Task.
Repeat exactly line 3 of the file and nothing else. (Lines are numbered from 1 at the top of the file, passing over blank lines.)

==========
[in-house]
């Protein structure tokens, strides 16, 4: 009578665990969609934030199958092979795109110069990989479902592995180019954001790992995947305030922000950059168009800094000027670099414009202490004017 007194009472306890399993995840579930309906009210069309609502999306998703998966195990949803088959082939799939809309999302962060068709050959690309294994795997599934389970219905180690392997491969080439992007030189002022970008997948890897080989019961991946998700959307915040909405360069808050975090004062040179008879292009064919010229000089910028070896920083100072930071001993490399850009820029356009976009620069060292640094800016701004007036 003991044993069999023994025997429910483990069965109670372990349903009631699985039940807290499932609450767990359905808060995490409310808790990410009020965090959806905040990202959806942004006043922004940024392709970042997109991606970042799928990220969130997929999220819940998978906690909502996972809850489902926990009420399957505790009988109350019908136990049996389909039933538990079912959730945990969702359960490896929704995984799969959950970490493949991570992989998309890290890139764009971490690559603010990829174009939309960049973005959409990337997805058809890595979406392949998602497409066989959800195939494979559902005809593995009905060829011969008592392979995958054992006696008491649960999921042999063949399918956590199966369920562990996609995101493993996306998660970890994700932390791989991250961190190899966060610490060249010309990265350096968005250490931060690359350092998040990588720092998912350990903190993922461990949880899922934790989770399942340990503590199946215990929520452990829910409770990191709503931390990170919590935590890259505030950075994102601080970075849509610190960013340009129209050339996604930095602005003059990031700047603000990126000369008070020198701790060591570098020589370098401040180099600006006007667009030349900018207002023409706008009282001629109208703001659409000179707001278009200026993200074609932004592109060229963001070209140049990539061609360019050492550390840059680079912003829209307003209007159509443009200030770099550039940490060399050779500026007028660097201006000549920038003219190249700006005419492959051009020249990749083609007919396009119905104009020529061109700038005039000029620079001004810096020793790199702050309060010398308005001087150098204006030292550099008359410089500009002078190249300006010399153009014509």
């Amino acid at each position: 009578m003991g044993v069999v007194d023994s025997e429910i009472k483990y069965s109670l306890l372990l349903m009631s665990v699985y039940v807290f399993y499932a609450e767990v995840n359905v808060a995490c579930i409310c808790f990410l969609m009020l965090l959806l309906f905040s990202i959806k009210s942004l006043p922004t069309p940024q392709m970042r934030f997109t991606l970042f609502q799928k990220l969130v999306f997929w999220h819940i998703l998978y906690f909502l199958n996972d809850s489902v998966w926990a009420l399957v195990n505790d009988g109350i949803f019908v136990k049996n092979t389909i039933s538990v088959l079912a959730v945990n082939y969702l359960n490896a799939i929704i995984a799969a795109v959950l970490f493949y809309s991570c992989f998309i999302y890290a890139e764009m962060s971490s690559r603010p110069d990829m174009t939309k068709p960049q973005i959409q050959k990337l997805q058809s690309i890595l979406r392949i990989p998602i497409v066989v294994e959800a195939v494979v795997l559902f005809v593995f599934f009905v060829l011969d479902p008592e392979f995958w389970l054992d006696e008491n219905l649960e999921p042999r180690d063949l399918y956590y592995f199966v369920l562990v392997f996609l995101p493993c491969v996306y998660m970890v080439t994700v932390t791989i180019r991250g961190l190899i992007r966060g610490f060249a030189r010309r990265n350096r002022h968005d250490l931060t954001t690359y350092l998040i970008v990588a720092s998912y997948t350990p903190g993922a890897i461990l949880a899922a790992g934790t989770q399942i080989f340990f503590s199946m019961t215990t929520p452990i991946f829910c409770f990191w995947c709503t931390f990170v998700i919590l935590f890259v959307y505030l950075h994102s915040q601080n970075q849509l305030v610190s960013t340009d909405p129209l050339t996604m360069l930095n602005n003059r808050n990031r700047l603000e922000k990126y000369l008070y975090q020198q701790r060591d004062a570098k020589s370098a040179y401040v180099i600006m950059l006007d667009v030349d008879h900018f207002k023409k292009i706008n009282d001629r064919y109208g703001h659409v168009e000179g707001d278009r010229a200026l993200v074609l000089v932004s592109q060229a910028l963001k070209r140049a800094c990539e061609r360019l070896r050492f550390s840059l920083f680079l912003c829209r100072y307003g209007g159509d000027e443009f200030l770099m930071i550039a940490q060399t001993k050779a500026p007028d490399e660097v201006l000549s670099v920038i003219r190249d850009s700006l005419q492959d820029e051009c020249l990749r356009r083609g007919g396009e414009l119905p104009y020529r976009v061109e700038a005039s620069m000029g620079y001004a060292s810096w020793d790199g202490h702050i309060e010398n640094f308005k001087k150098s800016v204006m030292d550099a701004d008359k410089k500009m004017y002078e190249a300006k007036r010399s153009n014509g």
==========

């Amino acid at each position: 009578m003991g044993v069999v007194d023994s025997e429910i009472k483990y069965s109670l306890l372990l349903m009631s665990v699985y039940v807290f399993y499932a609450e767990v995840n359905v808060a995490c579930i409310c808790f990410l969609m009020l965090l959806l309906f905040s990202i959806k009210s942004l006043p922004t069309p940024q392709m970042r934030f997109t991606l970042f609502q799928k990220l969130v999306f997929w999220h819940i998703l998978y906690f909502l199958n996972d809850s489902v998966w926990a009420l399957v195990n505790d009988g109350i949803f019908v136990k049996n092979t389909i039933s538990v088959l079912a959730v945990n082939y969702l359960n490896a799939i929704i995984a799969a795109v959950l970490f493949y809309s991570c992989f998309i999302y890290a890139e764009m962060s971490s690559r603010p110069d990829m174009t939309k068709p960049q973005i959409q050959k990337l997805q058809s690309i890595l979406r392949i990989p998602i497409v066989v294994e959800a195939v494979v795997l559902f005809v593995f599934f009905v060829l011969d479902p008592e392979f995958w389970l054992d006696e008491n219905l649960e999921p042999r180690d063949l399918y956590y592995f199966v369920l562990v392997f996609l995101p493993c491969v996306y998660m970890v080439t994700v932390t791989i180019r991250g961190l190899i992007r966060g610490f060249a030189r010309r990265n350096r002022h968005d250490l931060t954001t690359y350092l998040i970008v990588a720092s998912y997948t350990p903190g993922a890897i461990l949880a899922a790992g934790t989770q399942i080989f340990f503590s199946m019961t215990t929520p452990i991946f829910c409770f990191w995947c709503t931390f990170v998700i919590l935590f890259v959307y505030l950075h994102s915040q601080n970075q849509l305030v610190s960013t340009d909405p129209l050339t996604m360069l930095n602005n003059r808050n990031r700047l603000e922000k990126y000369l008070y975090q020198q701790r060591d004062a570098k020589s370098a040179y401040v180099i600006m950059l006007d667009v030349d008879h900018f207002k023409k292009i706008n009282d001629r064919y109208g703001h659409v168009e000179g707001d278009r010229a200026l993200v074609l000089v932004s592109q060229a910028l963001k070209r140049a800094c990539e061609r360019l070896r050492f550390s840059l920083f680079l912003c829209r100072y307003g209007g159509d000027e443009f200030l770099m930071i550039a940490q060399t001993k050779a500026p007028d490399e660097v201006l000549s670099v920038i003219r190249d850009s700006l005419q492959d820029e051009c020249l990749r356009r083609g007919g396009e414009l119905p104009y020529r976009v061109e700038a005039s620069m000029g620079y001004a060292s810096w020793d790199g202490h702050i309060e010398n640094f308005k001087k150098s800016v204006m030292d550099a701004d008359k410089k500009m004017y002078e190249a300006k007036r010399s153009n014509g």